They are focused.

 

They know that it is critical to maintain focus.  Every day, every activity, every sales call and every working moment they are aiming at a specific target.  They believe that in order to be effective they must do one thing at a time.  They will have multiple projects going on simultaneously, but they are only working on one moment by moment.  They know the tremendous power of singleness of purpose.

 

They are everywhere.

 

Exposure in today's world is critical for success.  These salespeople know that their customers are their competitors best prospects.  They network, they collect business cards, they attend meetings and seminars looking for new contacts that will contribute to their career.  They appear to be everywhere.  They don't waste their time in useless ways but they target their exposure.  They insure that each exposure keeps them on the right track.  They are not looking to just add names to their database but to collect relationships that can aid their career.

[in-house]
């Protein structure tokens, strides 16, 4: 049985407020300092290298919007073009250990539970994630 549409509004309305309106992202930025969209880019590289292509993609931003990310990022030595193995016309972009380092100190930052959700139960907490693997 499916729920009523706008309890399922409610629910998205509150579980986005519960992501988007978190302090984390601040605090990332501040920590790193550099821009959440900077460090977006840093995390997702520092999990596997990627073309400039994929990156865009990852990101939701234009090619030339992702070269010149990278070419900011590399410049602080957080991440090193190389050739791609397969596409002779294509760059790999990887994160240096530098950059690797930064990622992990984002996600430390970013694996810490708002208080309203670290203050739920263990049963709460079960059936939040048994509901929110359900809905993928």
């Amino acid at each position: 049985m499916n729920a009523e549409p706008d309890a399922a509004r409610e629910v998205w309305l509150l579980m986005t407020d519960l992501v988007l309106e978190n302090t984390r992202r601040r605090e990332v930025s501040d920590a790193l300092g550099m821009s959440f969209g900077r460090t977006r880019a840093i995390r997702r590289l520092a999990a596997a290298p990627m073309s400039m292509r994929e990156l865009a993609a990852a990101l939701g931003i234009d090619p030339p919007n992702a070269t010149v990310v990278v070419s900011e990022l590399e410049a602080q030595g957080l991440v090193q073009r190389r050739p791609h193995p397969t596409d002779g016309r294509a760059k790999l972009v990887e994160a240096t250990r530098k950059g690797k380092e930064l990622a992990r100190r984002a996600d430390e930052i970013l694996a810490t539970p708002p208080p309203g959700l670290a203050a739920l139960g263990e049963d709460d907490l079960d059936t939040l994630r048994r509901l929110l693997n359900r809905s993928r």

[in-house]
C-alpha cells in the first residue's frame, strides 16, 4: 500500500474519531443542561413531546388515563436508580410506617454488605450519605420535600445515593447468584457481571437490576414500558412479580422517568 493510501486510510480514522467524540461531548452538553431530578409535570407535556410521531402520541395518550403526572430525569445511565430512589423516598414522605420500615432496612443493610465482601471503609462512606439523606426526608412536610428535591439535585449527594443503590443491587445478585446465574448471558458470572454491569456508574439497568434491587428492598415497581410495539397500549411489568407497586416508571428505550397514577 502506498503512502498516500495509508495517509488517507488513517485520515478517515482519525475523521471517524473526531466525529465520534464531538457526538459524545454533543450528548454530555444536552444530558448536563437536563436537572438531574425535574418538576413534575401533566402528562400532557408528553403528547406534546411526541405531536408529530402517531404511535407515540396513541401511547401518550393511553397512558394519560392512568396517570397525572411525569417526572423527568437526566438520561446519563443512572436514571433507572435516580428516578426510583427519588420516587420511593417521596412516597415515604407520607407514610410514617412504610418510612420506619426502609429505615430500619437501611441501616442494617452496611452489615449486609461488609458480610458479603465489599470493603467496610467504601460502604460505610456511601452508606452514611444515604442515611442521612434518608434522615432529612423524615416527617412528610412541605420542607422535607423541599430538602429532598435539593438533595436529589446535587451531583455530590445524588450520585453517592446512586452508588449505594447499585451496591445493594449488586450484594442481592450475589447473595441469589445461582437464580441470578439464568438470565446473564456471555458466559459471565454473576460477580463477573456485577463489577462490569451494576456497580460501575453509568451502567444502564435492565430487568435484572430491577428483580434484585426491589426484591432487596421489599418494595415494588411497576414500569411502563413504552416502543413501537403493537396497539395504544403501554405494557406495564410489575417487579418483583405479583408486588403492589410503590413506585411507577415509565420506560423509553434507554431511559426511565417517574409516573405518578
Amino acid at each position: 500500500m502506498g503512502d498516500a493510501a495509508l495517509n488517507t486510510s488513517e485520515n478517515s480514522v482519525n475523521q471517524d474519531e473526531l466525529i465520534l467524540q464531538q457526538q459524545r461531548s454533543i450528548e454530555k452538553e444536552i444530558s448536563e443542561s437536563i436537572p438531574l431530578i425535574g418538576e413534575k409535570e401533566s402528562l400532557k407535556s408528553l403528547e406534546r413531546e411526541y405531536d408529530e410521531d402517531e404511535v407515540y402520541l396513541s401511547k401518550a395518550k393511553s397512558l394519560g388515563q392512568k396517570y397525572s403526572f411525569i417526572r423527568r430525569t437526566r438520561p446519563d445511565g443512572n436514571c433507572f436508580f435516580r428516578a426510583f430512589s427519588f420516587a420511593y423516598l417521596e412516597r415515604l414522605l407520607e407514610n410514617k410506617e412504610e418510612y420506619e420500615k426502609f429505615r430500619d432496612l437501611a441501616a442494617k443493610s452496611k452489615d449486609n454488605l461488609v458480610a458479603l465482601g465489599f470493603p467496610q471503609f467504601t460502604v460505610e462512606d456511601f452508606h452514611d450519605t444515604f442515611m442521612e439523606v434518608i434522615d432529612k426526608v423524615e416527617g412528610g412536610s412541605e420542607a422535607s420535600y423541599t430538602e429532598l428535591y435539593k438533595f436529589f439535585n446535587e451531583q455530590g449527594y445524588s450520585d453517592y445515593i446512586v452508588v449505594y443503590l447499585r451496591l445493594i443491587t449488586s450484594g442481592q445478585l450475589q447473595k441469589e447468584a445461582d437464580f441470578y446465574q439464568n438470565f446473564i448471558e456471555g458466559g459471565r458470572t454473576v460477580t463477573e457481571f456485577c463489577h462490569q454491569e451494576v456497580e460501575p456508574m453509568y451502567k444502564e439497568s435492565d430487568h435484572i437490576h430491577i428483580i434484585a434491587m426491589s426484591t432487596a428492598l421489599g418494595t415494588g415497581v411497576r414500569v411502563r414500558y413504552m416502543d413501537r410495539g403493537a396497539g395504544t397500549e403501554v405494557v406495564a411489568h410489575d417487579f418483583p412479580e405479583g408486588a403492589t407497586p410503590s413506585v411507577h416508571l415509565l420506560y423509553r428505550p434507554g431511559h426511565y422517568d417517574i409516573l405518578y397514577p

They study their client’s business.

 

They are walking encyclopedias of information about their customers.  They know their objectives, histories, goals, problems, frustrations, expectations, style of doing business,  needs, dreams and their people.  They are perceived by their customer's employees as one of them, not an adversary.  They are on the lookout for methods, tools, ideas and information that they can bring to their clients to help them improve performance, success, income, market penetration, positive growth and longevity.

 

They study their competitors.